evaluationquestionsEvaluations are great ways for instructors to learn more about what elements of their teaching plan, classroom layout, and even personality aren’t working for their students. A teacher’s priority should be to make learning a safe, productive, and efficient process for students, while still challenging them to push themselves to their fullest potential. If some part of the instructor’s system is a hindrance to that, they need to know, and who better to hear it from but the students themselves?

Of course, many professors are also required to distribute evaluations at the completion of each quarter, but mandatory or not, teachers – and those in charge of putting together evaluations – should make the most of this opportunity. How can they do that? Well, they can start by asking the right questions! Read on for nearly 100 sample evaluation questions you can use to get only the most useful feedback from your students.

Remember, just because teachers are the ones doing the teaching doesn’t mean they should stop trying to learn and improve. Agree? Check out this course on mastering the art of teaching.

What Should Evaluation Questions Ask?

The best evaluation forms are the ones that ask a broad range of questions about different aspects of a course: everything from the teacher, to the syllabus, to the topic of study, the required materials, text books, office hour availability, classroom layout, schedule, workload, and more. These categories should be broken up, so that students filling out the evaluation form can keep themselves focused on one idea at a time. The evaluation form should also be relatively short, and ask only the most relevant questions about a class.

Determining what’s most relevant can be tricky, though, because often there’s no way to find out about important aspects that you might’ve overlooked, except for with actual feedback from the students. This is why it’s good to leave an additional questions/comments section at the end of the evaluation form, to allow students to vent any particular frustrations you might not even be aware of at all.

Finally, evaluation forms should ask for a mix of written feedback and anchor choices. Asking for a decent amount of written feedback will certainly generate more detailed answers from students, but most students don’t want to stay 20 minutes after a final has ended to write out an essay for their teacher – inconvenient, but true! Anchor choices allow students to rate their experience quickly, plus it’s something you can quantify at a glance without having to read out long, drawn out explanations yourself. Both are useful for evaluating the good and the bad of a class.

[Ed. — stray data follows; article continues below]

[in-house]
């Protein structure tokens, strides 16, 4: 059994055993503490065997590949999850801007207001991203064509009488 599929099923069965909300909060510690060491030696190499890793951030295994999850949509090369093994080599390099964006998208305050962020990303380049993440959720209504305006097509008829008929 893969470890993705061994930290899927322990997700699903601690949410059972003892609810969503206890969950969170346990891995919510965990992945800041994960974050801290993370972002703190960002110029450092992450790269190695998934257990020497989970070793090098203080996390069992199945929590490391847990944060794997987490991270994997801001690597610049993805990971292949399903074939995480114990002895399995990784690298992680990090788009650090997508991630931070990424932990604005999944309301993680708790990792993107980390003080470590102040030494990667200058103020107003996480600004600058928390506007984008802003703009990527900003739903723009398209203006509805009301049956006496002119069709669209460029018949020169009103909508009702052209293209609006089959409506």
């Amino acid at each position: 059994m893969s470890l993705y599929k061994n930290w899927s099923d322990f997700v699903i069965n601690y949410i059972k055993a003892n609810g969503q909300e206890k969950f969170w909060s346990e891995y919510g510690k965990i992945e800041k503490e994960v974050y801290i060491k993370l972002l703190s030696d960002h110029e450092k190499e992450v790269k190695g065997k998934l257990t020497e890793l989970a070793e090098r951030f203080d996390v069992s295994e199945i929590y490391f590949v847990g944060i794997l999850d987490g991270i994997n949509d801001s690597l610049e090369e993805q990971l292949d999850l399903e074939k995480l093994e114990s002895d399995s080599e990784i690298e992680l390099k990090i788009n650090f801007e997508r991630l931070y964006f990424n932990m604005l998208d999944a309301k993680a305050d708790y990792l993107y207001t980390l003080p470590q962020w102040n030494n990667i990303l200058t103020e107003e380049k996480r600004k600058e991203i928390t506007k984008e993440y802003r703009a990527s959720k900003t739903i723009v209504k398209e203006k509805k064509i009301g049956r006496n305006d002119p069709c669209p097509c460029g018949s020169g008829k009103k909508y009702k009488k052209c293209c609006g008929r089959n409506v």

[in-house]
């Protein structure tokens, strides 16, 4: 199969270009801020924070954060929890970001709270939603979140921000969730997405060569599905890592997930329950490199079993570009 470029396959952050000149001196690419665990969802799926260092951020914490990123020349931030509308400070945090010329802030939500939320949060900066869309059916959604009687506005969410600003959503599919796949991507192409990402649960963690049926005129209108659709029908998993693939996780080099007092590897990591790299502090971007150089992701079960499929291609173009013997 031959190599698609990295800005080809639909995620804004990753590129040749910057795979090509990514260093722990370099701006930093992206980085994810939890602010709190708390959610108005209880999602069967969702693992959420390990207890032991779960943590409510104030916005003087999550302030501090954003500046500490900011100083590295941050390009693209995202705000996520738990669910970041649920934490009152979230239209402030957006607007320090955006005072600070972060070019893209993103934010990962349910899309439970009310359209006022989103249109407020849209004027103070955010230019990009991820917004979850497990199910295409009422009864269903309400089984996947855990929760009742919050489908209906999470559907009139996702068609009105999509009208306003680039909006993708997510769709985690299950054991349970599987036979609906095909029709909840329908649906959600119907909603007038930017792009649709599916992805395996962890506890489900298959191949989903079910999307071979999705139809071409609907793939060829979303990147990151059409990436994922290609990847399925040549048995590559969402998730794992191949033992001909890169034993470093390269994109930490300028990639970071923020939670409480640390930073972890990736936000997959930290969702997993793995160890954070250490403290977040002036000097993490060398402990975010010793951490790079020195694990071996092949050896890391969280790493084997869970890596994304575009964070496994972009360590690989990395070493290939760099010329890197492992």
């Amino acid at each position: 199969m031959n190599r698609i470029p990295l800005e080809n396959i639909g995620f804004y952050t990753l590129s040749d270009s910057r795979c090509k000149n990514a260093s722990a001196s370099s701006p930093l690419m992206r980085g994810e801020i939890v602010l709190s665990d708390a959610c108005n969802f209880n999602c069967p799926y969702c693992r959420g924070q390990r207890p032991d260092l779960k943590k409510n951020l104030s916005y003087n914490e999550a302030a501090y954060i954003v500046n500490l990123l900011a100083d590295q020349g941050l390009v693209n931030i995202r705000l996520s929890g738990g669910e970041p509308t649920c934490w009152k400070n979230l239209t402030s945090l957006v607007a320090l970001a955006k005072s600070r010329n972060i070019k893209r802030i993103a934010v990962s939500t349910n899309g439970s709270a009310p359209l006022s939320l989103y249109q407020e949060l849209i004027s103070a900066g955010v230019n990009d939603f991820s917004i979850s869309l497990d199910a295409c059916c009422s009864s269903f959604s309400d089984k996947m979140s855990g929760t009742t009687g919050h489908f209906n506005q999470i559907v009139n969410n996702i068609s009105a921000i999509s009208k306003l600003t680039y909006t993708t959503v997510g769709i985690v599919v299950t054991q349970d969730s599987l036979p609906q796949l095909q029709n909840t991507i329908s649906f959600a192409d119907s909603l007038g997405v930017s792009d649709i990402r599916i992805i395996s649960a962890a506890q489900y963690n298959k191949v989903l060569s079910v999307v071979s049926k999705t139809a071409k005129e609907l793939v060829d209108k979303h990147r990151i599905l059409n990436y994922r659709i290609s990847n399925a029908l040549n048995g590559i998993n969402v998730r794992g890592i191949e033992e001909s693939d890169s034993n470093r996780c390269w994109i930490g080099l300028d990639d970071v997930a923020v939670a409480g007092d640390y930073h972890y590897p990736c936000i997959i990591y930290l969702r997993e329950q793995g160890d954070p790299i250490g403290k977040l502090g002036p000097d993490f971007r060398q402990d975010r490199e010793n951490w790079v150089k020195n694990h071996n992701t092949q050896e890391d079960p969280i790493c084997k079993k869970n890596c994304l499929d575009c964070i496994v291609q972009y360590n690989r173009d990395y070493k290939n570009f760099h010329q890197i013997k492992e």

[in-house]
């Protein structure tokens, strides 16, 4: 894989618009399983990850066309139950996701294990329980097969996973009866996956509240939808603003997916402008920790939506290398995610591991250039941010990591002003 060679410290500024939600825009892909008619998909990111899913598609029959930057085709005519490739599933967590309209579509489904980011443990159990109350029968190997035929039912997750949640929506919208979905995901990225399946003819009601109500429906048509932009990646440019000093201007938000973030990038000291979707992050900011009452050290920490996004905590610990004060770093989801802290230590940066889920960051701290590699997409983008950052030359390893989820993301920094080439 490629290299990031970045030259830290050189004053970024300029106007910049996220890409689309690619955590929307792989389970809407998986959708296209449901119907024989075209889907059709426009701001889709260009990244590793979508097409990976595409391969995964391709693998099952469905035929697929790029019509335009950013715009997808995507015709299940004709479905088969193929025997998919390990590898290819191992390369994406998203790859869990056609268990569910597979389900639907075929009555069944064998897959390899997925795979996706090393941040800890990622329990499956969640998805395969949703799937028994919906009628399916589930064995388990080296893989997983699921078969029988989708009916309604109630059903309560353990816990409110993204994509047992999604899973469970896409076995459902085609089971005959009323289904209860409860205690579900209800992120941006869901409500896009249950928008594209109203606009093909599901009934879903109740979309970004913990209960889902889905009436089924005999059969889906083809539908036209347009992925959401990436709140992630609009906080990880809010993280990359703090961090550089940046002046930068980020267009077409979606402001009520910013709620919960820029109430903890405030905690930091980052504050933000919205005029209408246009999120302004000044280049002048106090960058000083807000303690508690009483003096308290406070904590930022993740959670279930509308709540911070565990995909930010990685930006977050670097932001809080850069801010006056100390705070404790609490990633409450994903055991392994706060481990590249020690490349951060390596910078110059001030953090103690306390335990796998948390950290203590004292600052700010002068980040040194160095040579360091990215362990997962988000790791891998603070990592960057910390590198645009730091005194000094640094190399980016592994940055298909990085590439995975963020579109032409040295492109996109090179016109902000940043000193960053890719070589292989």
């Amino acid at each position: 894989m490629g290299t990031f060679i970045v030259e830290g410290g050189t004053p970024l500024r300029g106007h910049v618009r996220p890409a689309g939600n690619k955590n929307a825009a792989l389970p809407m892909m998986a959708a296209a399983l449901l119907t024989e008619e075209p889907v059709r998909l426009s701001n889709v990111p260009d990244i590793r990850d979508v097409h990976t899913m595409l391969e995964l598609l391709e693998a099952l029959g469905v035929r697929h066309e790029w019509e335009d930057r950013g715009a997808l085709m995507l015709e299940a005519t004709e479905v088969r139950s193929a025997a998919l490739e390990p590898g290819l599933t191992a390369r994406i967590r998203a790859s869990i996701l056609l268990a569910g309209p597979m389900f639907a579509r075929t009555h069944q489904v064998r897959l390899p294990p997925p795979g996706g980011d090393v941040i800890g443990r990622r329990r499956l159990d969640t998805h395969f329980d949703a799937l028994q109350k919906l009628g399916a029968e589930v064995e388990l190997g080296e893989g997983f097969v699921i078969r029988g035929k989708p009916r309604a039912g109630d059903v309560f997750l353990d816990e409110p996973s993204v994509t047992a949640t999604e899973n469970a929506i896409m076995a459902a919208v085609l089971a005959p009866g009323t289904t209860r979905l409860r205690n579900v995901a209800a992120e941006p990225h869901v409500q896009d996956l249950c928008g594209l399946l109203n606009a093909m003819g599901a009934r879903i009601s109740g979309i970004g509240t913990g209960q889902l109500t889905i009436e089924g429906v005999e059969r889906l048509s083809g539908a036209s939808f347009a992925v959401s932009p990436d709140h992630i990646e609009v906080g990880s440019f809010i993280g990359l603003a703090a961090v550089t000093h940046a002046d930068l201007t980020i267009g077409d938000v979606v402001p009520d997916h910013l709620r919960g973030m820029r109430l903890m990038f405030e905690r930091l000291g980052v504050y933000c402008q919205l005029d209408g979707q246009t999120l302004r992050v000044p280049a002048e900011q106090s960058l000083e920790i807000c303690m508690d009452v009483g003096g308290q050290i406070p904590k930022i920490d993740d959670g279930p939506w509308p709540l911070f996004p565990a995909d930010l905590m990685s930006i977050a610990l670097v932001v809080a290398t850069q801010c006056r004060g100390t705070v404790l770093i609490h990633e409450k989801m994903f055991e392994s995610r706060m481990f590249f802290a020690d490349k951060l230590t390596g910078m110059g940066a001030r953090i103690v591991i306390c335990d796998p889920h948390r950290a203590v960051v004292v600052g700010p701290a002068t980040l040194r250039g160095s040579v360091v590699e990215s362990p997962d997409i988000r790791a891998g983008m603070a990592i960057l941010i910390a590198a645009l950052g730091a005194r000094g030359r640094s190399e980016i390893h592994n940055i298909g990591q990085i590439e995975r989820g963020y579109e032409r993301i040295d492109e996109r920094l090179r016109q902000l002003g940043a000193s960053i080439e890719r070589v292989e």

Learn more about the best practices for designing and analyzing evaluations with this course on perfecting the user feedback survey.

Sample Evaluation Questions

The following sample evaluation questions will be broken up into relevant categories, each of which will serves as its own sample of the kinds of topics you should be asking your students to comment on.

Basic Identifying Questions

Class Expectations

Lecture Quality

Teacher Evaluation

Instructor or Teacher’s Assistant Office Hours

Time Commitment

Many students fail in the area of time commitment because they fail at time management. Check out this time management for college survival course, or this guide on time management tips for students, and pass on the advice! Make resources like this available to your students; they’ll definitely appreciate it.

Homework and Studying

Not all students are great at studying. Learn some helpful tips with this study skills course and pass them on to those in need!

Course Materials

Technology and Other Resources

Don’t be that teacher who doesn’t know how to use the computer, or the internet, or spends 20 minutes trying to setup the projector during class! Check out this course on utilizing technology in the classroom for some tips on best practices.

Areas of Improvement

Teaching isn’t easy, and not all the feedback you receive from these evaluation questions will be positive. But, there are ways to keep improving. Check out this course on how to teach anything to anyone. For those who are struggling with a tough crowd, check out this course on how to motivate unmotivated students.

There’s always online teaching as well! Check out this course on teaching online all year.

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